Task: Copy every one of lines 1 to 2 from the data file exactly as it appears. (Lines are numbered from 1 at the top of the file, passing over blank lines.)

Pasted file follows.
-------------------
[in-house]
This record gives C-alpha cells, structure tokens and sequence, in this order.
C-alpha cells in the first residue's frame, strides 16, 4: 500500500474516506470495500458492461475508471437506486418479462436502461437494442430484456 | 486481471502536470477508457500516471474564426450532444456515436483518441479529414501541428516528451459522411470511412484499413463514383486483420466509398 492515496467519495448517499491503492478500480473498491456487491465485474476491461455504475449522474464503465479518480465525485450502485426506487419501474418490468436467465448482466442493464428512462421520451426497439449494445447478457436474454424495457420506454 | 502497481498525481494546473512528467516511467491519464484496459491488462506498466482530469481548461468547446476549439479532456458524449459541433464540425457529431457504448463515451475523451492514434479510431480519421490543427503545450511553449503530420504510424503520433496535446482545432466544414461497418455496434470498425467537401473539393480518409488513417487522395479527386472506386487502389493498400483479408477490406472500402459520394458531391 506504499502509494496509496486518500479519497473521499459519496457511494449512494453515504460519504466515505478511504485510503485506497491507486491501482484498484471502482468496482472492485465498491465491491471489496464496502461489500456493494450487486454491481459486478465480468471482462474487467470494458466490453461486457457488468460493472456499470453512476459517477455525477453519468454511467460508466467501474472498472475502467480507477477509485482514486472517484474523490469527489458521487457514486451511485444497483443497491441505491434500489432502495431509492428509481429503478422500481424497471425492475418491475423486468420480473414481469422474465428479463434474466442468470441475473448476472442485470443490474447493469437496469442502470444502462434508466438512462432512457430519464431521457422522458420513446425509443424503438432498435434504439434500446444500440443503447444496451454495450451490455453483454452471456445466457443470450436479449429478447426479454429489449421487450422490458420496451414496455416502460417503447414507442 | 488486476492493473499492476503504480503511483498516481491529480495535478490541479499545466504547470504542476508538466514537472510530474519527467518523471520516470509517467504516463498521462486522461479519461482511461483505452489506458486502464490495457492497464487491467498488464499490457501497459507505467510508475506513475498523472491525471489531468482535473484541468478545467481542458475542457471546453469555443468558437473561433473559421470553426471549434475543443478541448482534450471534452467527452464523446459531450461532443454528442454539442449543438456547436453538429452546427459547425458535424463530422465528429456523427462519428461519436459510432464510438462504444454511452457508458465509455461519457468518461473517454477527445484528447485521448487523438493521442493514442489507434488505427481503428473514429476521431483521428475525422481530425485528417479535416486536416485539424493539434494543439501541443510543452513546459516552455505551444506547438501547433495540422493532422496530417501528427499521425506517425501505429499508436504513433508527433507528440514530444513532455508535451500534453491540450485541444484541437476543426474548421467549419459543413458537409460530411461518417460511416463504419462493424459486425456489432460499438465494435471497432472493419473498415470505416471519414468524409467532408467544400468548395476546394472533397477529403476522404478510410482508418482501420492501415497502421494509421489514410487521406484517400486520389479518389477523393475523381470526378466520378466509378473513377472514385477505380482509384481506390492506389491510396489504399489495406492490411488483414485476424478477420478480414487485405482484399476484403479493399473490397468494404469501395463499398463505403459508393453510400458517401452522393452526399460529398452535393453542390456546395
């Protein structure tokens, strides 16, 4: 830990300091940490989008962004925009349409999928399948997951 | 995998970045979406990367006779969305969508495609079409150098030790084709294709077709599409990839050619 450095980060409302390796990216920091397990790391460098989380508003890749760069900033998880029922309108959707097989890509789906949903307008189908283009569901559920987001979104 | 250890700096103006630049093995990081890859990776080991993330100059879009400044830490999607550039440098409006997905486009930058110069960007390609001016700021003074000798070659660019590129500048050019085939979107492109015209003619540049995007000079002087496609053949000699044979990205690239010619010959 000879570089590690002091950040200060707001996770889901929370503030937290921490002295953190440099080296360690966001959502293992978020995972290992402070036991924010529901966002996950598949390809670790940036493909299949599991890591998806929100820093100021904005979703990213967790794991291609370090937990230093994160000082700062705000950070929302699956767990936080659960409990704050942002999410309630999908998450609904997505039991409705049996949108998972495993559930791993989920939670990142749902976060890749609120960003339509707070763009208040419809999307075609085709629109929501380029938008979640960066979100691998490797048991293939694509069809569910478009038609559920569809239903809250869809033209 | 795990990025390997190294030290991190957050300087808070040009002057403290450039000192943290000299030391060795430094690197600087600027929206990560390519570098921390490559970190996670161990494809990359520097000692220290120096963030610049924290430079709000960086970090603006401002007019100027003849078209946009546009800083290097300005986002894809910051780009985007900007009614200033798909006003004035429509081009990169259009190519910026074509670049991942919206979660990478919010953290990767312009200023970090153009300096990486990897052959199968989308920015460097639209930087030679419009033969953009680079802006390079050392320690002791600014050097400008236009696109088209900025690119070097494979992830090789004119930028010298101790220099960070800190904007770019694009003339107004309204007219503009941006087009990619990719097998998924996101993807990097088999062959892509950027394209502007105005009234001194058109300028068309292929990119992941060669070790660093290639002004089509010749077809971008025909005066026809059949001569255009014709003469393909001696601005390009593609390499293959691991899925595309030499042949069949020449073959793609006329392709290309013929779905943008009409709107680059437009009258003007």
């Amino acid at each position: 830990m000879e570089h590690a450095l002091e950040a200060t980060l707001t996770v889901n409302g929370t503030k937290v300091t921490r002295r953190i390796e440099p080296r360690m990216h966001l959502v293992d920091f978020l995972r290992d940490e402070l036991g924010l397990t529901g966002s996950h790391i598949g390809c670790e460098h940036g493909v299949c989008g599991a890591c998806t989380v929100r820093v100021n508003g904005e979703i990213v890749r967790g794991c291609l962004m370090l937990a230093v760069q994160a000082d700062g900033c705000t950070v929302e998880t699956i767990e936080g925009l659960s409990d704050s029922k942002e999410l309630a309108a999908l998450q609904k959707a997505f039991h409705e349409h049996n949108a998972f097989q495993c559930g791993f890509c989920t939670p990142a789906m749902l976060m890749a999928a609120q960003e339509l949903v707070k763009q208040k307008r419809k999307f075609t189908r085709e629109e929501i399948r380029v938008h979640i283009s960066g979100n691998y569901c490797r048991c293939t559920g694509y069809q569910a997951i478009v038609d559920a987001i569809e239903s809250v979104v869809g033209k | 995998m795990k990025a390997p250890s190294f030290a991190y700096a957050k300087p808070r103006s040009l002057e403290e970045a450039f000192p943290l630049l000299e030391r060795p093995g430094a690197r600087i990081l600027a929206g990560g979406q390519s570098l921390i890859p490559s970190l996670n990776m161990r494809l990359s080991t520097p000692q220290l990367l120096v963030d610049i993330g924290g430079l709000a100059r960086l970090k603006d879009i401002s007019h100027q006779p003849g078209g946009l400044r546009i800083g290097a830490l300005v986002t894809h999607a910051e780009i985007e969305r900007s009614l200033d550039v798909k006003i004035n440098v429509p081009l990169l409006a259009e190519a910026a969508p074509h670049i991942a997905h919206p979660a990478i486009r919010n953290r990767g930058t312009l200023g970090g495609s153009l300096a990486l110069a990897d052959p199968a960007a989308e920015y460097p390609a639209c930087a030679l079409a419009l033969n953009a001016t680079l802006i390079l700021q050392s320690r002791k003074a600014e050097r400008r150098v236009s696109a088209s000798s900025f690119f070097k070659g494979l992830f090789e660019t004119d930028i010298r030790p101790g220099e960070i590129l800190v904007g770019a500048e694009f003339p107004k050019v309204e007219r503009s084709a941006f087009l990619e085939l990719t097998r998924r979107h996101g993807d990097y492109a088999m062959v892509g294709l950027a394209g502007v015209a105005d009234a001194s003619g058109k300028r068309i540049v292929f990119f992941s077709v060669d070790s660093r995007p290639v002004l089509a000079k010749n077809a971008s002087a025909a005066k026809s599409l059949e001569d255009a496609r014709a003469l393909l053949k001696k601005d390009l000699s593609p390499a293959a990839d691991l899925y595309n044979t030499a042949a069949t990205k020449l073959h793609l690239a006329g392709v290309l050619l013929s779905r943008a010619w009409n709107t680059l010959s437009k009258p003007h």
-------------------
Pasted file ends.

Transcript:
[in-house]
This record gives C-alpha cells, structure tokens and sequence, in this order.